Op-Ed

Which kind of procrastinator are you?

With summer vacation over, we head back to work or school, to our normal routines. We begin the fall with a great sense of optimism about all we can accomplish. We vow to do things differently. Yet come Thanksgiving, we'll find we didn't get as much done as we thought we would. We procrastinated.

Everyone dawdles from time to time; it's a universal trait. But not every procrastinator is the same.

Procrastination comes in two types. Some of us procrastinate in order to pursue restful activities — spending time in bed, watching TV — while others delay difficult or unpleasant tasks in favor of those that are more fun.

In this respect, the two types differ in activity level: The rest-seeking procrastinators would generally rather not exert themselves at all, while the fun-task procrastinators enjoy being busy and active all the time, but have a hard time starting things that are not so amusing.

The tendency to procrastinate has been linked to both genetics and the neurobiology of the brain. People are more likely to procrastinate if they are young and single (including divorced and separated). So are those with a Y chromosome, which could explain why women are far more likely to graduate from college than men.

Self-regulation and impulse-control problems in general are more likely to be found in males, who have a larger number of fatal and nonfatal accidents, a higher suicide rate, a higher incarceration rate and are more likely to seek and take risks. Variations in the structure of genes that regulate dopamine in the brain influence the extent to which we can control our attentional focus. One new study has shown that variations in a gene that regulates the neurotransmitter acetylcholine in turn affect our ability to experience a sense of reward.

And, as it happens, reward is an important part of the story of procrastination — for all of us. We tend to put off those things for which we will not get an immediate reward: projects with a long event horizon such as those undertaken by academics, engineers, writers, housing contractors and artists. The output of their work can take weeks, or months or sometimes years to complete. And then, after completion, there can be a very long period before they receive any praise or gratification. And so there is a very strong pull from the brain's reward center to engage in something — anything — else that will deliver a more immediate sense of satisfaction. The Internet to the rescue!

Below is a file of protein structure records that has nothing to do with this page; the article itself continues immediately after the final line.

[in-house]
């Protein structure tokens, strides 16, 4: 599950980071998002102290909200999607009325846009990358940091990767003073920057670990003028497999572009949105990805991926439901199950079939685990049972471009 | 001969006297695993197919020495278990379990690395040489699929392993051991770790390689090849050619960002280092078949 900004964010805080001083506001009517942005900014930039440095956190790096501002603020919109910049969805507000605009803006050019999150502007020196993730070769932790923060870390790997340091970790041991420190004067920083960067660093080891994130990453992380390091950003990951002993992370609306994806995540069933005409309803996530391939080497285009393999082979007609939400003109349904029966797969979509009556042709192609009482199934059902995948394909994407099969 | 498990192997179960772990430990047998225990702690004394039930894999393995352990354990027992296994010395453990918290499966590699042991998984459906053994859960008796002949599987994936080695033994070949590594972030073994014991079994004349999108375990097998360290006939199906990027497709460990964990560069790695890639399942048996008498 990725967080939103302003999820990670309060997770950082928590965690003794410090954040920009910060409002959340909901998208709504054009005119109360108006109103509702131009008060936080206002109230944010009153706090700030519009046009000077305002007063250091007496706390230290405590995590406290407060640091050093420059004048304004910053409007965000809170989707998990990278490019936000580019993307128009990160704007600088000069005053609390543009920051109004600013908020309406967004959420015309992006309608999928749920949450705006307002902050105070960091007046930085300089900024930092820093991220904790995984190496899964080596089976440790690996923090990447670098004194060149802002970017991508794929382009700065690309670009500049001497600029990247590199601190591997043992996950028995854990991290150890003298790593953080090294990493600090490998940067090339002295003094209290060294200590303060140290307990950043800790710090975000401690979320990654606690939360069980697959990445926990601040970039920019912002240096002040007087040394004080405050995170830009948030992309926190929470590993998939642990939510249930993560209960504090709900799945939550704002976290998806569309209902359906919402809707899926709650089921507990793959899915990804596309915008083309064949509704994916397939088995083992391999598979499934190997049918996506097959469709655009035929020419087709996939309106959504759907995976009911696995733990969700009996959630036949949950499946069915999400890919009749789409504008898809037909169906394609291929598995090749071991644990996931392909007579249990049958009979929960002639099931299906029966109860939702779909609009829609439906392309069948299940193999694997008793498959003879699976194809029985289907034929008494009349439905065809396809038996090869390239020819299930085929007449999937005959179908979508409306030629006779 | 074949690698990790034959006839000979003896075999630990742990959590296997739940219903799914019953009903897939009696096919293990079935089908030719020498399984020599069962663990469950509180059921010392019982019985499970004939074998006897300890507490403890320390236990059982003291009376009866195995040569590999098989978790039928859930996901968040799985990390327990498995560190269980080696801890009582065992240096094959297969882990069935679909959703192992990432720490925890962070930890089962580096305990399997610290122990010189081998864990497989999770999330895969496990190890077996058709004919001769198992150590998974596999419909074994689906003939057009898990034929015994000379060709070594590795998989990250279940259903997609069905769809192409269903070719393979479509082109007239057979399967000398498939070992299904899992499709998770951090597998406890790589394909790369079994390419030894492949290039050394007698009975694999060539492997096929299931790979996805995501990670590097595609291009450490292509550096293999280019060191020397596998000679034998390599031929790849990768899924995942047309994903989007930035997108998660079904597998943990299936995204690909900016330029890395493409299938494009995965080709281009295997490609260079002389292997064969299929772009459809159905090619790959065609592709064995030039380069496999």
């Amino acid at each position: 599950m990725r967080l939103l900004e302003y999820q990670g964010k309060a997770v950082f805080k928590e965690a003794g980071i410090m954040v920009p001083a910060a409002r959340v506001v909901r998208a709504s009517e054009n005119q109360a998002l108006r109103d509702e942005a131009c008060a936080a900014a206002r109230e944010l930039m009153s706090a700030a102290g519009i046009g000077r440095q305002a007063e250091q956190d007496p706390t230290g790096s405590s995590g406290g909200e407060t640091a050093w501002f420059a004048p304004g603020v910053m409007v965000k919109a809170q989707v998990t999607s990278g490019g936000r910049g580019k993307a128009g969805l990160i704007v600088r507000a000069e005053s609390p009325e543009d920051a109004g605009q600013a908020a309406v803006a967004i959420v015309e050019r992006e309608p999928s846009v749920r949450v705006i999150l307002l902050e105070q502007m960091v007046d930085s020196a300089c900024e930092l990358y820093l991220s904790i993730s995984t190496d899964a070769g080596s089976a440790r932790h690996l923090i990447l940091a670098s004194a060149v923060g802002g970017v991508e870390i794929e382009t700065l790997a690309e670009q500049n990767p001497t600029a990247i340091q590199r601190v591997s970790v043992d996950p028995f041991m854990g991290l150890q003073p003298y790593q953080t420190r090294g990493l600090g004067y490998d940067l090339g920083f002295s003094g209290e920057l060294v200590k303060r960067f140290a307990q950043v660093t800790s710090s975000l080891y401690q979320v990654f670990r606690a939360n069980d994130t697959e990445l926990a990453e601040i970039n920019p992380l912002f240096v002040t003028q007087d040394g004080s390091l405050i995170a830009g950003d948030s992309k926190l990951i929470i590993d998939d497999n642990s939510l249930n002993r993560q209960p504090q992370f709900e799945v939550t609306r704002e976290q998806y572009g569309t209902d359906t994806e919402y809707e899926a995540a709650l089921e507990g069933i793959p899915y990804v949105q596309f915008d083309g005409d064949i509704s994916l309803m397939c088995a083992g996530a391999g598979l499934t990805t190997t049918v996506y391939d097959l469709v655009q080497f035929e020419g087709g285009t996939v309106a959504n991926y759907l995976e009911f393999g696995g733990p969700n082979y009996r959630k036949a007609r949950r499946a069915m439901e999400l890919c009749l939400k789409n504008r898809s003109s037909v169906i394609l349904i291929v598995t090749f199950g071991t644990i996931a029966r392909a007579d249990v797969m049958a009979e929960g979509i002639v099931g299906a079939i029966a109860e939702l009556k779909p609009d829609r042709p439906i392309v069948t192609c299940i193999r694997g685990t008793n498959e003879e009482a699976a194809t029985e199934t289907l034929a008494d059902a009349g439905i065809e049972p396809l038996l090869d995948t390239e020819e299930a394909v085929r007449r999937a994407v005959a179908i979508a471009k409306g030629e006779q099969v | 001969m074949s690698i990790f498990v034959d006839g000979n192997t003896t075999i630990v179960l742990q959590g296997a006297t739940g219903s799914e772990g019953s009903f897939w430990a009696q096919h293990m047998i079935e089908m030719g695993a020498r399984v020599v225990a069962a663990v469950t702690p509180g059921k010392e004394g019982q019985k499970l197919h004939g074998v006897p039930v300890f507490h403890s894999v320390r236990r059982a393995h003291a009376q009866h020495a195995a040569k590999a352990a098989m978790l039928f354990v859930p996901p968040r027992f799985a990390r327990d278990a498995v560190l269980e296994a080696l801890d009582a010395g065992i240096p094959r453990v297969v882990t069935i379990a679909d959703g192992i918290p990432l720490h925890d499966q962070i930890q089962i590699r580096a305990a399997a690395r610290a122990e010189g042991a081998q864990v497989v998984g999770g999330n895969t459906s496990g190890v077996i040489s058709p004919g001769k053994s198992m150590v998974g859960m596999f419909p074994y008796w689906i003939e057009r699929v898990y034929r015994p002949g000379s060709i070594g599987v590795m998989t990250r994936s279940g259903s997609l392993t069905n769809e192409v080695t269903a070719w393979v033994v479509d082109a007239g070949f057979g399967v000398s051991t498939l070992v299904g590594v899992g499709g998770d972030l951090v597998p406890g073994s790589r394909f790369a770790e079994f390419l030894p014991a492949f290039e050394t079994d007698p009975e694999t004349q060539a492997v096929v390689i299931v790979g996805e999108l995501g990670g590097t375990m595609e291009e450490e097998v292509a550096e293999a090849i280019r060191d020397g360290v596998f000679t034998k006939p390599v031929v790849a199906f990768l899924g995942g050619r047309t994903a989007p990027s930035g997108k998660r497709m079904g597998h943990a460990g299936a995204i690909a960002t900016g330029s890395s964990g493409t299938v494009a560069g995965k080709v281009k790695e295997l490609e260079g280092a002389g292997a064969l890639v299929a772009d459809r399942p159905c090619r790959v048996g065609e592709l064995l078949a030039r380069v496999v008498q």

The human brain long ago evolved a mechanism for rewarding us when we encountered new information: a little shot of dopamine in the brain each time we learned something new. Across evolutionary history, compulsively seeking information was adaptive behavior.

But a funny thing happened on the way to the 21st century. Whereas information came at us very slowly 1,000 years ago, now it comes faster than we can process it. We've created more information in the last five years than in all of human history before it. Each new Facebook post, Twitter feed or email is a bit of new information that causes our brains to release dopamine and to experience immediate, if fleeting, pleasure.

Getting new information through Web-surfing almost always feels more rewarding than having to generate new information in the work that is in front of us. It therefore takes increasing amounts of self-discipline to stay on task.

We can't just blame evolution and dopamine, though; we make getting down to business more difficult than absolutely necessary by defining a task too broadly, with not enough detail. "Build a house" is not something you can easily start. But grading the site, preparing to pour a foundation and starting framing are executable steps that themselves can be broken into subcomponents such as hiring an excavator and setting stakes for the outline of the foundation.

Often our tendency to procrastinate is a nuisance and nothing more: We simply start things later than we might have and experience unneeded stress as the deadline looms. But it can lead to more serious outcomes. Many people, for example, delay seeing their doctors, during which time their condition can become so bad that treatment is no longer an option. Or they put off writing wills, filling out medical directives, installing smoke detectors or backing up their computers until it's too late.

The keys to a productive fall season include prioritizing tasks, breaking down large tasks into smaller steps and undertaking unpleasant or difficult tasks early in the day (or after lunch or a nap). Also, exercising just a bit of self-restraint when it comes to social networking. Staying away from electronics for at least short stretches can create a state of focused and relaxed engagement, which some call "mindfulness."

The sheer volume of options that we face in this age of information overload nearly guarantees that we won't finish everything. But when the December break comes, we may find that we've at least managed to finish (or at least start) the things we care about most.

Daniel J. Levitin is the author, most recently, of "The Organized Mind."

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